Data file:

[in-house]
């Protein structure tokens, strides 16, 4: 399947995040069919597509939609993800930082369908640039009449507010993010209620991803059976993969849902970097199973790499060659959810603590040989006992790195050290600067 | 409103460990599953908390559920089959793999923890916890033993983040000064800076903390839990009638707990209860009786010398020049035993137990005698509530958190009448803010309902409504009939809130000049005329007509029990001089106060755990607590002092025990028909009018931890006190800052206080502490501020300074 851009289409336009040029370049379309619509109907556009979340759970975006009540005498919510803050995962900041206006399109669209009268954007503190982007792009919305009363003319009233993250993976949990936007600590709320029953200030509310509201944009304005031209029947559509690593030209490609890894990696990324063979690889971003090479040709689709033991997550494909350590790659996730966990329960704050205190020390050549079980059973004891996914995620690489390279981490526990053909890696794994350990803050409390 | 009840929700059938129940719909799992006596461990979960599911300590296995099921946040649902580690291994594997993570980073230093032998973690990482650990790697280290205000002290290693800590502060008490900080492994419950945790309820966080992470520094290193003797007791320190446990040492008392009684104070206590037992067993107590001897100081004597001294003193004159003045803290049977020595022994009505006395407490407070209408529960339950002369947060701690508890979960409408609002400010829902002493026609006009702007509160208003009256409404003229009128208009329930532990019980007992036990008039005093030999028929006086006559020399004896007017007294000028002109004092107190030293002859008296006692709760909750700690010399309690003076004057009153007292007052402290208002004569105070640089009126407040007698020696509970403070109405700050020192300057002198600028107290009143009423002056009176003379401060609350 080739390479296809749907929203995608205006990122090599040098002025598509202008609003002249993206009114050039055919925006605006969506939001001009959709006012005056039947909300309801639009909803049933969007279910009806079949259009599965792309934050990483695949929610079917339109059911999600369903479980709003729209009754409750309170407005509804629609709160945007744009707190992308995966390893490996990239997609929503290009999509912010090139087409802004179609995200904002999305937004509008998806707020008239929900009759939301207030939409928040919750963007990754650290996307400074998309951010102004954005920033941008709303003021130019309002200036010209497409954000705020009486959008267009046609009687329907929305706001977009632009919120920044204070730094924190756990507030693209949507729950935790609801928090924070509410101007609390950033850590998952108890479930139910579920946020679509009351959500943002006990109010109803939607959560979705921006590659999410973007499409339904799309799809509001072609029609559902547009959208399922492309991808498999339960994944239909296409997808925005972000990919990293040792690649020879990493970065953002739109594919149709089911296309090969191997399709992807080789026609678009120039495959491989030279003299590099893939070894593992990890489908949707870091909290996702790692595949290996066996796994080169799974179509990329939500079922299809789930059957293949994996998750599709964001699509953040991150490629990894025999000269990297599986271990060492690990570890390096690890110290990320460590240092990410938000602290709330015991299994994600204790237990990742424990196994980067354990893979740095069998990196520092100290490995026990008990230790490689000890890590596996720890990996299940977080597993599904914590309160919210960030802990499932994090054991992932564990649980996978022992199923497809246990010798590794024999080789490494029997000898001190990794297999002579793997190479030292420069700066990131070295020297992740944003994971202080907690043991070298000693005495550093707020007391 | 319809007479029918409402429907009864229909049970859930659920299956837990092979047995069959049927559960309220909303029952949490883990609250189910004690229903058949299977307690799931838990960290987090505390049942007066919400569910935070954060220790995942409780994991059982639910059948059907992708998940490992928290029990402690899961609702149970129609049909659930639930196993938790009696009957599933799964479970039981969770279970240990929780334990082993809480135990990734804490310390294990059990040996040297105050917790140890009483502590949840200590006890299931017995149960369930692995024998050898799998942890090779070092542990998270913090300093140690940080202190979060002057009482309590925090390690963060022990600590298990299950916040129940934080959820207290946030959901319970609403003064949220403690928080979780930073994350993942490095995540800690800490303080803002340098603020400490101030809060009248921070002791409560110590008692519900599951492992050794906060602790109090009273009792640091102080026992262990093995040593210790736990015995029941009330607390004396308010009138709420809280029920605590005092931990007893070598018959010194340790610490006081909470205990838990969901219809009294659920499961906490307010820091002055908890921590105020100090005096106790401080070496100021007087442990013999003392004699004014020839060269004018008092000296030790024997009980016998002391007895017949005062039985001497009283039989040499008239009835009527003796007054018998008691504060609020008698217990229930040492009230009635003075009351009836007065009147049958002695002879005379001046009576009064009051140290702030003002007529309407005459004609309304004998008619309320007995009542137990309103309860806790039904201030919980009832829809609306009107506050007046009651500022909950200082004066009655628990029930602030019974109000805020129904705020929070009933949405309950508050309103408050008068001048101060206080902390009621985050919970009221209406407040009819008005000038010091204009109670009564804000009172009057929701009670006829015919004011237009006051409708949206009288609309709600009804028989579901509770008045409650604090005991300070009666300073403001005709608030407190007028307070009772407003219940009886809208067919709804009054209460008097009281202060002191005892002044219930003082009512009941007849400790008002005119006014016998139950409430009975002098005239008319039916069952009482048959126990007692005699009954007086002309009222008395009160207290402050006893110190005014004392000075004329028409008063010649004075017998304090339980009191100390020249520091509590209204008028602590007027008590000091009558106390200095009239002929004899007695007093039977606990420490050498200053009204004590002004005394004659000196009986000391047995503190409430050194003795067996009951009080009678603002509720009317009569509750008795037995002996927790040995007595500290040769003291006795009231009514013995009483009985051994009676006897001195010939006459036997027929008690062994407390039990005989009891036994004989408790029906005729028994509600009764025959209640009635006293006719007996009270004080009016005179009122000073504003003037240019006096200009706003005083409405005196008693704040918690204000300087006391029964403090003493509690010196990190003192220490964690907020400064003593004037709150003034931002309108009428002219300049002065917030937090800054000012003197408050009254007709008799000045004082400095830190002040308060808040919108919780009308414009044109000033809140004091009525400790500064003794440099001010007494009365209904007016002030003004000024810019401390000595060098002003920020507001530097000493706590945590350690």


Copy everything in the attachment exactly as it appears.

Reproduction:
[in-house]
């Protein structure tokens, strides 16, 4: 399947995040069919597509939609993800930082369908640039009449507010993010209620991803059976993969849902970097199973790499060659959810603590040989006992790195050290600067 | 409103460990599953908390559920089959793999923890916890033993983040000064800076903390839990009638707990209860009786010398020049035993137990005698509530958190009448803010309902409504009939809130000049005329007509029990001089106060755990607590002092025990028909009018931890006190800052206080502490501020300074 851009289409336009040029370049379309619509109907556009979340759970975006009540005498919510803050995962900041206006399109669209009268954007503190982007792009919305009363003319009233993250993976949990936007600590709320029953200030509310509201944009304005031209029947559509690593030209490609890894990696990324063979690889971003090479040709689709033991997550494909350590790659996730966990329960704050205190020390050549079980059973004891996914995620690489390279981490526990053909890696794994350990803050409390 | 009840929700059938129940719909799992006596461990979960599911300590296995099921946040649902580690291994594997993570980073230093032998973690990482650990790697280290205000002290290693800590502060008490900080492994419950945790309820966080992470520094290193003797007791320190446990040492008392009684104070206590037992067993107590001897100081004597001294003193004159003045803290049977020595022994009505006395407490407070209408529960339950002369947060701690508890979960409408609002400010829902002493026609006009702007509160208003009256409404003229009128208009329930532990019980007992036990008039005093030999028929006086006559020399004896007017007294000028002109004092107190030293002859008296006692709760909750700690010399309690003076004057009153007292007052402290208002004569105070640089009126407040007698020696509970403070109405700050020192300057002198600028107290009143009423002056009176003379401060609350 080739390479296809749907929203995608205006990122090599040098002025598509202008609003002249993206009114050039055919925006605006969506939001001009959709006012005056039947909300309801639009909803049933969007279910009806079949259009599965792309934050990483695949929610079917339109059911999600369903479980709003729209009754409750309170407005509804629609709160945007744009707190992308995966390893490996990239997609929503290009999509912010090139087409802004179609995200904002999305937004509008998806707020008239929900009759939301207030939409928040919750963007990754650290996307400074998309951010102004954005920033941008709303003021130019309002200036010209497409954000705020009486959008267009046609009687329907929305706001977009632009919120920044204070730094924190756990507030693209949507729950935790609801928090924070509410101007609390950033850590998952108890479930139910579920946020679509009351959500943002006990109010109803939607959560979705921006590659999410973007499409339904799309799809509001072609029609559902547009959208399922492309991808498999339960994944239909296409997808925005972000990919990293040792690649020879990493970065953002739109594919149709089911296309090969191997399709992807080789026609678009120039495959491989030279003299590099893939070894593992990890489908949707870091909290996702790692595949290996066996796994080169799974179509990329939500079922299809789930059957293949994996998750599709964001699509953040991150490629990894025999000269990297599986271990060492690990570890390096690890110290990320460590240092990410938000602290709330015991299994994600204790237990990742424990196994980067354990893979740095069998990196520092100290490995026990008990230790490689000890890590596996720890990996299940977080597993599904914590309160919210960030802990499932994090054991992932564990649980996978022992199923497809246990010798590794024999080789490494029997000898001190990794297999002579793997190479030292420069700066990131070295020297992740944003994971202080907690043991070298000693005495550093707020007391 | 319809007479029918409402429907009864229909049970859930659920299956837990092979047995069959049927559960309220909303029952949490883990609250189910004690229903058949299977307690799931838990960290987090505390049942007066919400569910935070954060220790995942409780994991059982639910059948059907992708998940490992928290029990402690899961609702149970129609049909659930639930196993938790009696009957599933799964479970039981969770279970240990929780334990082993809480135990990734804490310390294990059990040996040297105050917790140890009483502590949840200590006890299931017995149960369930692995024998050898799998942890090779070092542990998270913090300093140690940080202190979060002057009482309590925090390690963060022990600590298990299950916040129940934080959820207290946030959901319970609403003064949220403690928080979780930073994350993942490095995540800690800490303080803002340098603020400490101030809060009248921070002791409560110590008692519900599951492992050794906060602790109090009273009792640091102080026992262990093995040593210790736990015995029941009330607390004396308010009138709420809280029920605590005092931990007893070598018959010194340790610490006081909470205990838990969901219809009294659920499961906490307010820091002055908890921590105020100090005096106790401080070496100021007087442990013999003392004699004014020839060269004018008092000296030790024997009980016998002391007895017949005062039985001497009283039989040499008239009835009527003796007054018998008691504060609020008698217990229930040492009230009635003075009351009836007065009147049958002695002879005379001046009576009064009051140290702030003002007529309407005459004609309304004998008619309320007995009542137990309103309860806790039904201030919980009832829809609306009107506050007046009651500022909950200082004066009655628990029930602030019974109000805020129904705020929070009933949405309950508050309103408050008068001048101060206080902390009621985050919970009221209406407040009819008005000038010091204009109670009564804000009172009057929701009670006829015919004011237009006051409708949206009288609309709600009804028989579901509770008045409650604090005991300070009666300073403001005709608030407190007028307070009772407003219940009886809208067919709804009054209460008097009281202060002191005892002044219930003082009512009941007849400790008002005119006014016998139950409430009975002098005239008319039916069952009482048959126990007692005699009954007086002309009222008395009160207290402050006893110190005014004392000075004329028409008063010649004075017998304090339980009191100390020249520091509590209204008028602590007027008590000091009558106390200095009239002929004899007695007093039977606990420490050498200053009204004590002004005394004659000196009986000391047995503190409430050194003795067996009951009080009678603002509720009317009569509750008795037995002996927790040995007595500290040769003291006795009231009514013995009483009985051994009676006897001195010939006459036997027929008690062994407390039990005989009891036994004989408790029906005729028994509600009764025959209640009635006293006719007996009270004080009016005179009122000073504003003037240019006096200009706003005083409405005196008693704040918690204000300087006391029964403090003493509690010196990190003192220490964690907020400064003593004037709150003034931002309108009428002219300049002065917030937090800054000012003197408050009254007709008799000045004082400095830190002040308060808040919108919780009308414009044109000033809140004091009525400790500064003794440099001010007494009365209904007016002030003004000024810019401390000595060098002003920020507001530097000493706590945590350690």